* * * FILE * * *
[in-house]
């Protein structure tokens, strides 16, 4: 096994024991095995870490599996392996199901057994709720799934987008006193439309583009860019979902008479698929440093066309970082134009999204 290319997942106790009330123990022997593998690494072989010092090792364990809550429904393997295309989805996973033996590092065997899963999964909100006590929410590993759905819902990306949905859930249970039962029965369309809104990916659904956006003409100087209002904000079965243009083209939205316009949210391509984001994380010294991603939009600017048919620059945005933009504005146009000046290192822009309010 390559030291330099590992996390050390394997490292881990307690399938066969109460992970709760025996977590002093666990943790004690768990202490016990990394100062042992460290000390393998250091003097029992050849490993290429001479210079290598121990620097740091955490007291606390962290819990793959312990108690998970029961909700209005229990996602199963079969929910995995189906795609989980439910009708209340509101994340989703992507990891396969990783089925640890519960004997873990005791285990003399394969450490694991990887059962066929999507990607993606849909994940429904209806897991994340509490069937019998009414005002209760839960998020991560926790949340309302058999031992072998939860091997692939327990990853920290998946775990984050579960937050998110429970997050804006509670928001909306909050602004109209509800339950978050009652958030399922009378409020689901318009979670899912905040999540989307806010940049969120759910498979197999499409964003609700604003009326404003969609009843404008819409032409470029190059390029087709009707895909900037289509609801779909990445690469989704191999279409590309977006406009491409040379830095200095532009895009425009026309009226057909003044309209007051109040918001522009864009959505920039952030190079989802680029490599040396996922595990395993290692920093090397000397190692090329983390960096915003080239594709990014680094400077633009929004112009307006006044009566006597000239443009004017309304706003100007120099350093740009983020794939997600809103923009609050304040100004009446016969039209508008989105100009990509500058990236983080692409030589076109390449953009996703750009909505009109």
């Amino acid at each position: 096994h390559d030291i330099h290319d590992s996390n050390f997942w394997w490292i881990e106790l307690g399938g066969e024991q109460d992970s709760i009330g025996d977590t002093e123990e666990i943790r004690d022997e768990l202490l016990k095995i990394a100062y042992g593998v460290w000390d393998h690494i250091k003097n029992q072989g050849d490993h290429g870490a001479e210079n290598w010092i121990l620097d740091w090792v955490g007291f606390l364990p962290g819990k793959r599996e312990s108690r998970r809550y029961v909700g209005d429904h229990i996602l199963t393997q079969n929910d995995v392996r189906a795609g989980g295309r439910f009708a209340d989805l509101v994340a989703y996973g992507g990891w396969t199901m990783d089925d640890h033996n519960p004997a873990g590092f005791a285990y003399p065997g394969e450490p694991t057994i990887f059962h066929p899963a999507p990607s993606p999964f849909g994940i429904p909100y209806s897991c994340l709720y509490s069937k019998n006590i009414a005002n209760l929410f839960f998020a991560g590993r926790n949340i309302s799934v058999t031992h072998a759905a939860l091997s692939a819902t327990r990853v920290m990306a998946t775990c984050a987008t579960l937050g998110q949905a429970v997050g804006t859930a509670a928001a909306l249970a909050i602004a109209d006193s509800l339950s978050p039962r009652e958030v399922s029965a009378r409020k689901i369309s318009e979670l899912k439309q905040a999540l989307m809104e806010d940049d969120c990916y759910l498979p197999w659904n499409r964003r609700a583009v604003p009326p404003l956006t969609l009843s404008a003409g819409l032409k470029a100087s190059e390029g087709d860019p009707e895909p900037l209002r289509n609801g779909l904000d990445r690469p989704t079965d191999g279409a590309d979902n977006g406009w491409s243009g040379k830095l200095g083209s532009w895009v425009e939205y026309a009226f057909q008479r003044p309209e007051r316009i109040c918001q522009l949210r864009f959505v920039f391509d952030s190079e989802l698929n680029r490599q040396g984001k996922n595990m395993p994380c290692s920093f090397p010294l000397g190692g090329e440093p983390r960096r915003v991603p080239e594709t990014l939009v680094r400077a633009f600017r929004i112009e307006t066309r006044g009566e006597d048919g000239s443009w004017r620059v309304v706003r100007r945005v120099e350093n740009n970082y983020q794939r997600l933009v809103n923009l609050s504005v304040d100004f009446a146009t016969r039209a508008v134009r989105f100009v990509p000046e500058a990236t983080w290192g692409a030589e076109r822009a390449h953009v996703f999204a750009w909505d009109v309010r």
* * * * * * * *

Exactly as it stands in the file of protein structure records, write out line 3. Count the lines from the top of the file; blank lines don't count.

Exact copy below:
């Amino acid at each position: 096994h390559d030291i330099h290319d590992s996390n050390f997942w394997w490292i881990e106790l307690g399938g066969e024991q109460d992970s709760i009330g025996d977590t002093e123990e666990i943790r004690d022997e768990l202490l016990k095995i990394a100062y042992g593998v460290w000390d393998h690494i250091k003097n029992q072989g050849d490993h290429g870490a001479e210079n290598w010092i121990l620097d740091w090792v955490g007291f606390l364990p962290g819990k793959r599996e312990s108690r998970r809550y029961v909700g209005d429904h229990i996602l199963t393997q079969n929910d995995v392996r189906a795609g989980g295309r439910f009708a209340d989805l509101v994340a989703y996973g992507g990891w396969t199901m990783d089925d640890h033996n519960p004997a873990g590092f005791a285990y003399p065997g394969e450490p694991t057994i990887f059962h066929p899963a999507p990607s993606p999964f849909g994940i429904p909100y209806s897991c994340l709720y509490s069937k019998n006590i009414a005002n209760l929410f839960f998020a991560g590993r926790n949340i309302s799934v058999t031992h072998a759905a939860l091997s692939a819902t327990r990853v920290m990306a998946t775990c984050a987008t579960l937050g998110q949905a429970v997050g804006t859930a509670a928001a909306l249970a909050i602004a109209d006193s509800l339950s978050p039962r009652e958030v399922s029965a009378r409020k689901i369309s318009e979670l899912k439309q905040a999540l989307m809104e806010d940049d969120c990916y759910l498979p197999w659904n499409r964003r609700a583009v604003p009326p404003l956006t969609l009843s404008a003409g819409l032409k470029a100087s190059e390029g087709d860019p009707e895909p900037l209002r289509n609801g779909l904000d990445r690469p989704t079965d191999g279409a590309d979902n977006g406009w491409s243009g040379k830095l200095g083209s532009w895009v425009e939205y026309a009226f057909q008479r003044p309209e007051r316009i109040c918001q522009l949210r864009f959505v920039f391509d952030s190079e989802l698929n680029r490599q040396g984001k996922n595990m395993p994380c290692s920093f090397p010294l000397g190692g090329e440093p983390r960096r915003v991603p080239e594709t990014l939009v680094r400077a633009f600017r929004i112009e307006t066309r006044g009566e006597d048919g000239s443009w004017r620059v309304v706003r100007r945005v120099e350093n740009n970082y983020q794939r997600l933009v809103n923009l609050s504005v304040d100004f009446a146009t016969r039209a508008v134009r989105f100009v990509p000046e500058a990236t983080w290192g692409a030589e076109r822009a390449h953009v996703f999204a750009w909505d009109v309010r």